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I'm trying to calculate the power rating for the zener diode I'm using on my circuit for flyback protection. Flyback Protection

For example, if a flyback event occurs, the cathode of the zener diode is having a 30V and 500mA momentarily before the diode conducts and dissipate the power to ground, how should I rate my zener diode power as it would be 15W at the cathode? The current will only be a pulse instead of a constant current. Most of the zener diode are rated to 1W or less. Thanks.

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  • \$\begingroup\$ How often can the pulse occur? You can imagine that one 1 mJ event in a minute would deliver less power into the diode than a hundred 1 mJ events in a second. \$\endgroup\$ Commented Feb 14, 2020 at 21:37
  • \$\begingroup\$ If the 24V supply is not subject to "pump up" from flyback energy then returning a lower voltage zener to the 24V rail will greatly reduce dissipation. You will probably need to add a series diode. | Flyback current starts at inductor current at turnoff and energy is 0.5.L.i^2 \$\endgroup\$
    – Russell McMahon
    Commented Feb 14, 2020 at 23:22
  • \$\begingroup\$ As shown, the zener is superfluous and does zilch. \$\endgroup\$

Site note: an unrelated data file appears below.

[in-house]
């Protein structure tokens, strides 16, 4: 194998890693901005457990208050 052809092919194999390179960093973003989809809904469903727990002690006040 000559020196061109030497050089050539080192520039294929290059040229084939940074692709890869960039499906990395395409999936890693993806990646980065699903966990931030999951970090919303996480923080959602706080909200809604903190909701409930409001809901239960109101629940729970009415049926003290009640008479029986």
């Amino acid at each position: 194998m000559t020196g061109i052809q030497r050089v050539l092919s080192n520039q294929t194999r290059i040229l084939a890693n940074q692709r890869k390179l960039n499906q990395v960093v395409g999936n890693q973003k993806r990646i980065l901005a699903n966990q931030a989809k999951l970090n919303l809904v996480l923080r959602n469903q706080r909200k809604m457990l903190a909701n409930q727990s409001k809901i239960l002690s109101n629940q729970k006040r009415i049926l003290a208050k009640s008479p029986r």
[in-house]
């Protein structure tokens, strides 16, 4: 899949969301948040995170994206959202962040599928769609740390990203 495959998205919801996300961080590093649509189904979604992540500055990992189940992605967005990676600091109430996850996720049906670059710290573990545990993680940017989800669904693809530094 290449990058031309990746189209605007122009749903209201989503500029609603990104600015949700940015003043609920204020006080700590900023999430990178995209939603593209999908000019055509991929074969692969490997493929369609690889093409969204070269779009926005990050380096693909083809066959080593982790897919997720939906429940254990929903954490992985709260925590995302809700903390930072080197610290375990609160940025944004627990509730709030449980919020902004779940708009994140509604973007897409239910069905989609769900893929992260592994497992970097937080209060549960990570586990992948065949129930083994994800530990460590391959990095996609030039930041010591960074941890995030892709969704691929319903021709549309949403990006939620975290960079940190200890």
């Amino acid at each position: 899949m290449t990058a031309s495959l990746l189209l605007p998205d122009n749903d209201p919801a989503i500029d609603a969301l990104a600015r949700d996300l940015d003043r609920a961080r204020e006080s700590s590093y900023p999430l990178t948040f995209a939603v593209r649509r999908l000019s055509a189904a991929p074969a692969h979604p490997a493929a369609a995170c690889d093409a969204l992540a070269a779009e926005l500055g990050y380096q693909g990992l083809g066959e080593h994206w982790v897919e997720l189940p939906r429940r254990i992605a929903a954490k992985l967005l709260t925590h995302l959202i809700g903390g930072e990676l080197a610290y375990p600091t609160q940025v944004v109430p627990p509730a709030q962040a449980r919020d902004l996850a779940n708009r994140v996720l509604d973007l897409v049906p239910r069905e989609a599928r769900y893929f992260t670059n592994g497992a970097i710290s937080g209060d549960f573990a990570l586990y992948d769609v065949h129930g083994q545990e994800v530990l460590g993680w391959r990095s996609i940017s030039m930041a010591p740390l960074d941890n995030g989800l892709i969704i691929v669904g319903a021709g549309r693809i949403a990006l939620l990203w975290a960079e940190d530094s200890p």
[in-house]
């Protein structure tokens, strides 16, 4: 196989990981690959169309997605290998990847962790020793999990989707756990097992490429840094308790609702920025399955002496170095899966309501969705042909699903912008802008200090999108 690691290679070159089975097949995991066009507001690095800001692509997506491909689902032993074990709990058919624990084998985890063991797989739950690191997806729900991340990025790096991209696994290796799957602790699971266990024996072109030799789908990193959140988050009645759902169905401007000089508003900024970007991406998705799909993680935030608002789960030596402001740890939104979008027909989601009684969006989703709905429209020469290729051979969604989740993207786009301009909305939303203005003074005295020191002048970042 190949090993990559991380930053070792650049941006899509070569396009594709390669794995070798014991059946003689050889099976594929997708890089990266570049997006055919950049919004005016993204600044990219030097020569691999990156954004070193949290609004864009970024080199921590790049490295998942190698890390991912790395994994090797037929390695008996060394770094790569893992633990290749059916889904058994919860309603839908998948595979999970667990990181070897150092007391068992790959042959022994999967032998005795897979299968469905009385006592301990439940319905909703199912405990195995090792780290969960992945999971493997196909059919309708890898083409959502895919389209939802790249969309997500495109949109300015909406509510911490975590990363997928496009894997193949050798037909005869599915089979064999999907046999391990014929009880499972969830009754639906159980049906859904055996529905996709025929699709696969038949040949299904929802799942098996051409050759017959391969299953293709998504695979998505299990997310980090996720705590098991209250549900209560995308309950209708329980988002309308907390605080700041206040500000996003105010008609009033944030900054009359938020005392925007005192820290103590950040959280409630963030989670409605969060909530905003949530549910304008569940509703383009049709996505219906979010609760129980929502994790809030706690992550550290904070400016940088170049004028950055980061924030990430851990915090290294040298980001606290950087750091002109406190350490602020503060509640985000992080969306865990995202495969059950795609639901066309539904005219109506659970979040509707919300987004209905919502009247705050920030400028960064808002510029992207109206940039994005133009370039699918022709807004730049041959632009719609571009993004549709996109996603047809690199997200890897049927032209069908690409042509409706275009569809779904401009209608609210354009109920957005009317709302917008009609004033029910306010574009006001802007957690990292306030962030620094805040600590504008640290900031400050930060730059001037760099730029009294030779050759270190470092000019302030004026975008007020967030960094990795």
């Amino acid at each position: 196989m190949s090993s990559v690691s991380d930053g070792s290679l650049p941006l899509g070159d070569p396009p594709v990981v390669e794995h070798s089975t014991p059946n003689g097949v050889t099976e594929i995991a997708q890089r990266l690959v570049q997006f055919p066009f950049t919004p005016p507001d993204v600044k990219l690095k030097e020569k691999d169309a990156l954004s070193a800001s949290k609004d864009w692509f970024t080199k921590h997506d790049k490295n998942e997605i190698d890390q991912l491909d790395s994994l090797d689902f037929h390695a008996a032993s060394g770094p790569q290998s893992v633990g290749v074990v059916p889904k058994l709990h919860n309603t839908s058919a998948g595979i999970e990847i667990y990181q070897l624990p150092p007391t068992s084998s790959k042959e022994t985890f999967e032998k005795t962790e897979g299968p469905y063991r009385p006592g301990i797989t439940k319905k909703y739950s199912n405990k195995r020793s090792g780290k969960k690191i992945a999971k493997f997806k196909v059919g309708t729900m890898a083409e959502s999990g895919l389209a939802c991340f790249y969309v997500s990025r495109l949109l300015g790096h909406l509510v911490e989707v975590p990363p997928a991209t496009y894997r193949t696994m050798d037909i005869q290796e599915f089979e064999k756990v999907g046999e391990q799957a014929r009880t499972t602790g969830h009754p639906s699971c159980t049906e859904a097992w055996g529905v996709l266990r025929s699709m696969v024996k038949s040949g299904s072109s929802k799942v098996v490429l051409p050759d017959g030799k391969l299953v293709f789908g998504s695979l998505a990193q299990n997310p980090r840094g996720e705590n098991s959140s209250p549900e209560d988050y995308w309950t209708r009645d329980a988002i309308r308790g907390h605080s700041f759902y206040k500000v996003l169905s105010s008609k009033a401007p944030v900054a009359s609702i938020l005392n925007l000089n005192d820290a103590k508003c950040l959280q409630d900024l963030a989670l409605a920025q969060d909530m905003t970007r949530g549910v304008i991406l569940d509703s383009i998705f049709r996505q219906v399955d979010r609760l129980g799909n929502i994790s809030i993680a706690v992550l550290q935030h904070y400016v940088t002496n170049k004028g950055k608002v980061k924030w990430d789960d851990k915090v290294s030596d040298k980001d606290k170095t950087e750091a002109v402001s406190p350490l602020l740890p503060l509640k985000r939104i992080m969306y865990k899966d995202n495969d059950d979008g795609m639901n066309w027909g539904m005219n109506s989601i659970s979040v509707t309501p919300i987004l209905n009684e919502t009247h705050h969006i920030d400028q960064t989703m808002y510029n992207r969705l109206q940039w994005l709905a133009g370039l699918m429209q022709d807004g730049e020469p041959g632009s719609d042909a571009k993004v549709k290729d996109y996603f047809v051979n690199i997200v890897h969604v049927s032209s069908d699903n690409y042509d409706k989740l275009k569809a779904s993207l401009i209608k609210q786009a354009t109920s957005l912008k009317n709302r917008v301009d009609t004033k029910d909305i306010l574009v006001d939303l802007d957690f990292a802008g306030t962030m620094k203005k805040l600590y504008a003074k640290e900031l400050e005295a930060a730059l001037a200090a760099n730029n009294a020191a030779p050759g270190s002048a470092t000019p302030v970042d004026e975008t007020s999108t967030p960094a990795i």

– Andy aka
    Commented Feb 15, 2020 at 11:12

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You don't mention the inductance of your load, but if it's not a drive motor for an aircraft carrier it probably won't store enough power to heat up your zener. Most likely, since you're driving it push-pull, the body diodes will provide flyback protection on their own, but the zener won't hurt anything. In any case, current from your 3.3-27V supply will dump into your 24V supply through the body diode before the Zener starts to conduct significantly. If you don't want to overtax the body diodes, you can put Schottky diodes across them.

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  • \$\begingroup\$ What if the high side (the PFET) of the push-pull get disconnected? The zener will start conducting, and what will be the rating needed? \$\endgroup\$
    – cy1125
    Commented Feb 17, 2020 at 14:16
  • \$\begingroup\$ The zener shouldn't start conducting significantly until you reach 30V, while according to your schematic the maximum voltage you're driving the load with is 27V. You'll only exceed 30V in the back-EMF scenario, which unless your inductance is very large will be too short to overstress the diode significantly. \$\endgroup\$ Commented Feb 19, 2020 at 17:19
  • \$\begingroup\$ So if there's an EMF/flyback event, and my voltage is more than 30V, how should I rate my zener power rating? Or is a TVS diode is better? \$\endgroup\$
    – cy1125
    Commented Feb 19, 2020 at 17:50
  • \$\begingroup\$ What is the inductance of your load? \$\endgroup\$ Commented Feb 19, 2020 at 19:57

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